If we stick to facts and leave imagination to poets and novelists, the first use of the “genocide” charge in the international narrative dates back to January 28, 1993. It was used at a meeting with the press organized by William Schabas who was a member of an International Commission that had just returned from a two-week mission to Rwanda to investigate human rights violations. 37 Schabas was aware that members of the Commission had not reached a consensus on the use of the term, but he jumped the gun and made the accusation immediately after he returned from Rwanda. Schabas repeated the charge in an international press release he drafted to accompany the final report issued on March 8, 1993. 38 The press release was entitled “Genocide and War Crimes in Rwanda”. The charge is absent from the final report because Kenneth Roth, executive director of New York-based Human Rights Watch, threatened to withdraw his organization’s sponsorship and signature report if it contained the charge. 39
Eleven days after the Commission left Rwanda, the RPF launched a massive attack in northern Rwanda in reaction to the revelations. They called it a “punitive” attack and it resulted in thousands of civilian casualties and brought the number of internal refugees camped in and around Kigali to more than one million. The RPF released a press statement explaining that it had broken the cease-fire in order to stop the “genocide” and to counter the presence of French troops. 40 The “punitive” attack doubled the territory occupied by the invading RPF army and put it within 30 kilometres of Kigali. The RPF withdrew only after a cease-fire was reached, but the territory it had taken was declared to be a neutral an demilitarized zone, thus effectively removed from control of the Rwandan Government.
According to former Malian Minister of Culture, Aminata Traore: “In the current situation in Africa and the world, when you play with words you also play with lives.” 41 Westerners who played with the word “genocide” were also playing dangerously with Rwandan lives. Following is a description of how the RPF “punished” the population of the Byumba region north of Kigali after the charge of genocide was released internationally.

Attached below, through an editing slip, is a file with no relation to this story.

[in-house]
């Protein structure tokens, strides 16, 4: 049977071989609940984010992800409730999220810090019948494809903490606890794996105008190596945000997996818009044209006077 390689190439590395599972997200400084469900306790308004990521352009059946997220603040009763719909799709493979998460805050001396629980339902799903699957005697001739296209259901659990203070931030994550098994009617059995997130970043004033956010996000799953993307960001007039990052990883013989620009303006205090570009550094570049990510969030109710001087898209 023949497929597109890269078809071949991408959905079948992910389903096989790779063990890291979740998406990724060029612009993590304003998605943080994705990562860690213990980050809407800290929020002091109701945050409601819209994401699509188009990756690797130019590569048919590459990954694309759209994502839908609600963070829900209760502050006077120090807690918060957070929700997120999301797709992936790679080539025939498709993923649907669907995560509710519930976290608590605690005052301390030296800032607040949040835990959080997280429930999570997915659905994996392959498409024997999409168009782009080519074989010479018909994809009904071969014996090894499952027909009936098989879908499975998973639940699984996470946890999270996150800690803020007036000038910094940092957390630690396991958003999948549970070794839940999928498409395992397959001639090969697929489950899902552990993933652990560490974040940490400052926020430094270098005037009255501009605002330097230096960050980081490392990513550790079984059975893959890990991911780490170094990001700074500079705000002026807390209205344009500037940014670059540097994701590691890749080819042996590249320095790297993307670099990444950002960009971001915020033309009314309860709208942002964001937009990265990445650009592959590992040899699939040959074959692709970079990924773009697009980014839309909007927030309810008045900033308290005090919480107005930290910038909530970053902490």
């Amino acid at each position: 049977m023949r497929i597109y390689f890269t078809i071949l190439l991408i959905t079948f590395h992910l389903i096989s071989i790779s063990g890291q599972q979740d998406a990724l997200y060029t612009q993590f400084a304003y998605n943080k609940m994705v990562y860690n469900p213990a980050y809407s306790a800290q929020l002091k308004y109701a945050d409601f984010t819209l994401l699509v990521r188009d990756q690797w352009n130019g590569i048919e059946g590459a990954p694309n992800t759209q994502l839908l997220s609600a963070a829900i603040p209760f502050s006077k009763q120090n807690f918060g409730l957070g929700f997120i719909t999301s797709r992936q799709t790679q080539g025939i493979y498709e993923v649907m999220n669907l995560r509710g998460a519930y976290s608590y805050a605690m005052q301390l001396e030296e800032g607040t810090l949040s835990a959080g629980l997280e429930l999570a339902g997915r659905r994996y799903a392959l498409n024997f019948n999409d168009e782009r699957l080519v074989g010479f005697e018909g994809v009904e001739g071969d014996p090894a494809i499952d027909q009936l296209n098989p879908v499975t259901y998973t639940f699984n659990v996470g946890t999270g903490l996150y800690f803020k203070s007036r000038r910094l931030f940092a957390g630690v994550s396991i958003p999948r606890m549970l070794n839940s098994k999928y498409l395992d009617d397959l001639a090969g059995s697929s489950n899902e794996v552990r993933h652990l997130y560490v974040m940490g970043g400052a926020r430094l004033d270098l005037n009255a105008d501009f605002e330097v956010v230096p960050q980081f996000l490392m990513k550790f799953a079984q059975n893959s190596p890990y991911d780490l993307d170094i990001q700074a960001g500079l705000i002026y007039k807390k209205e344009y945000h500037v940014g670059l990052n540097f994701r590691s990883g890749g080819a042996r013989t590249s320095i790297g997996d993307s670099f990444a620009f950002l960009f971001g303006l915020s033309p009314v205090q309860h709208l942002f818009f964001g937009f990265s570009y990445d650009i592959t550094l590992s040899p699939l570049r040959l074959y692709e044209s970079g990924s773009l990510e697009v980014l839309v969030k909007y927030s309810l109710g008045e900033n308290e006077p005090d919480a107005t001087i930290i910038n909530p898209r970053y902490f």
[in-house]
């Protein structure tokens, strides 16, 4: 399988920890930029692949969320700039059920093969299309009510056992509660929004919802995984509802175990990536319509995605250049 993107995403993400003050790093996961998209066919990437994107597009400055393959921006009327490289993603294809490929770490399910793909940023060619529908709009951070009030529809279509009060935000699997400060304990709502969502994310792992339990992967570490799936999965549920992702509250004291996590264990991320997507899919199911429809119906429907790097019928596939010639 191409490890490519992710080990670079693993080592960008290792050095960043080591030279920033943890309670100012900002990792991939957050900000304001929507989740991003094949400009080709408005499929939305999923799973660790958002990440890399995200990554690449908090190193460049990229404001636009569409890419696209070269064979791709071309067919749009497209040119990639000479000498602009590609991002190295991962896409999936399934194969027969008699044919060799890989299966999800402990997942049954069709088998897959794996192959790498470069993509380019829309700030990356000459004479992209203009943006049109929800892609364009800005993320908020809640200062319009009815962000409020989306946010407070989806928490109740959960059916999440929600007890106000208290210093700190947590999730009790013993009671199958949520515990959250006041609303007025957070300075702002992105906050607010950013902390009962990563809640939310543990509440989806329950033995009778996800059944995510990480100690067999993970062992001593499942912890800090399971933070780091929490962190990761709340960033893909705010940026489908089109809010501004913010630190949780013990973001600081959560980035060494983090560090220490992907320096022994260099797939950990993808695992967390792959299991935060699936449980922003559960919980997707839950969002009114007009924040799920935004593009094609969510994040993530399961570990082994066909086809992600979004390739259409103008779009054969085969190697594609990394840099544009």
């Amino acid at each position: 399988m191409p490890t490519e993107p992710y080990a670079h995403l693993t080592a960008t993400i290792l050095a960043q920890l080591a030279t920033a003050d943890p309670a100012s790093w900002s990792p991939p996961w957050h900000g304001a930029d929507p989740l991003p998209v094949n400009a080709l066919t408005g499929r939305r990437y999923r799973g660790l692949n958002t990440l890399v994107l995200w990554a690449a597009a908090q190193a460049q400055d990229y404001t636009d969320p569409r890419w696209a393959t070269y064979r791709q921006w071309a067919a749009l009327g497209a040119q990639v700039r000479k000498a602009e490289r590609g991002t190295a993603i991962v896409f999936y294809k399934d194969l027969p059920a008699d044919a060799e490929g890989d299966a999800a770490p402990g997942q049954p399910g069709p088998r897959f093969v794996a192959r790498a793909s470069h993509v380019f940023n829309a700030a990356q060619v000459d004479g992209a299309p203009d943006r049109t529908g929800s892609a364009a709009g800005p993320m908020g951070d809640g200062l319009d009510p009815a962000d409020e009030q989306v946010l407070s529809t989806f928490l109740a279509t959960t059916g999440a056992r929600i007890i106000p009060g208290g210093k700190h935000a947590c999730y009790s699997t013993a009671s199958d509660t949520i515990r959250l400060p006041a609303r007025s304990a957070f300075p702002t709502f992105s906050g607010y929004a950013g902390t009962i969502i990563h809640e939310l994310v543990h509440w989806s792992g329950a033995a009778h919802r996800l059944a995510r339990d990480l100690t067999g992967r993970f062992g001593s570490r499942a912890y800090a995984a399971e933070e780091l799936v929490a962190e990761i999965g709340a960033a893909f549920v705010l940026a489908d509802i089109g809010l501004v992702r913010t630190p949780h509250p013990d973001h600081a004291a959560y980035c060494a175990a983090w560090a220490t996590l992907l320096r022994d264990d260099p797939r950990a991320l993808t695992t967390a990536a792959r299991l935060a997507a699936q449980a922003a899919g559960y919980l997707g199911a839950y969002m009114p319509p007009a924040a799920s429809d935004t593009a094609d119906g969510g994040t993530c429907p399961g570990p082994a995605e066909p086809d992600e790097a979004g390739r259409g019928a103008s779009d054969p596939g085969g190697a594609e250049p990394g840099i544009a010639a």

“On Thursday morning the rebels [RPF] began rounding people up in the whole area. Everybody was brought together: men, women and children, supposedly for an informational meeting. People were confident. The rebels were courteous and the peasants had nothing to hide. Things apparently got worse when they reached the place where the meeting was to be held. The rebels had the people entered the surrounding houses and then locked them from outside. They then attacked the houses with grenades. Survivors were killed with knives. The man who told me the story miraculously survived the massacre because he ended up under the bodies of his dead friends.” 42
According to the “right and proper tale”, the RPF “rebels” referred to in that description were saviours and liberators who put an end to the genocide.
After January 28, 1993, the charge of genocide appeared in all RPF documents and was heard in all speeches and interviews made by the RPF and its friends and representatives throughout the world. For strategic reasons, the Anglo-American alliance did not support the charge immediately, but most of the so-called human rights and humanitarian workers from Europe and North America began using the term with an ardour somewhere between nineteenth-century Christian missionaries and modern born-agains.
Chapter 4: Scouts at her Majesty’s Service
“It’s difficult to understand the Rwandan drama when you depend only on a
short stay in the country and on informers who work for specific interests.”
Georges-Henri Lévesque, February 1, 1995 43
short stay in the country and on informers who work for specific interests.”
Georges-Henri Lévesque, February 1, 1995 43
“Before October 1990, there was not a single human rights organization in Rwanda. After the invasion they grew like mushrooms,” declared Faustin Twagiramungu who was Prime Minister of Rwanda in 1994 and 1995 and presidential candidate in 2003. “As for international NGOs, we really had no idea what they were up to. I met them all because I led a political party opposed to the Habyarimana government.” 44
Victories can loosen tongues and make people careless. We now know that the Rwandan Patriotic Front operated 36 active clandestine cells in Rwanda when it invaded on October 1, 1990, and that these cells worked through human rights groups. 45 The groups created after 1990 were supported financially and politically by the large European and North American human rights organisations, such as Human Rights Watch/Africa in New York (later to become Africa Watch), the Fédération internationale des droits de l’Homme in Paris, the International Centre for Human Rights and Democratic Development in Montreal (now Rights and Democracy), African Rights in London, and several others. During the Rwandan war from 1990 to 1994 these groups provided the invading RPF army with a veneer of respectability.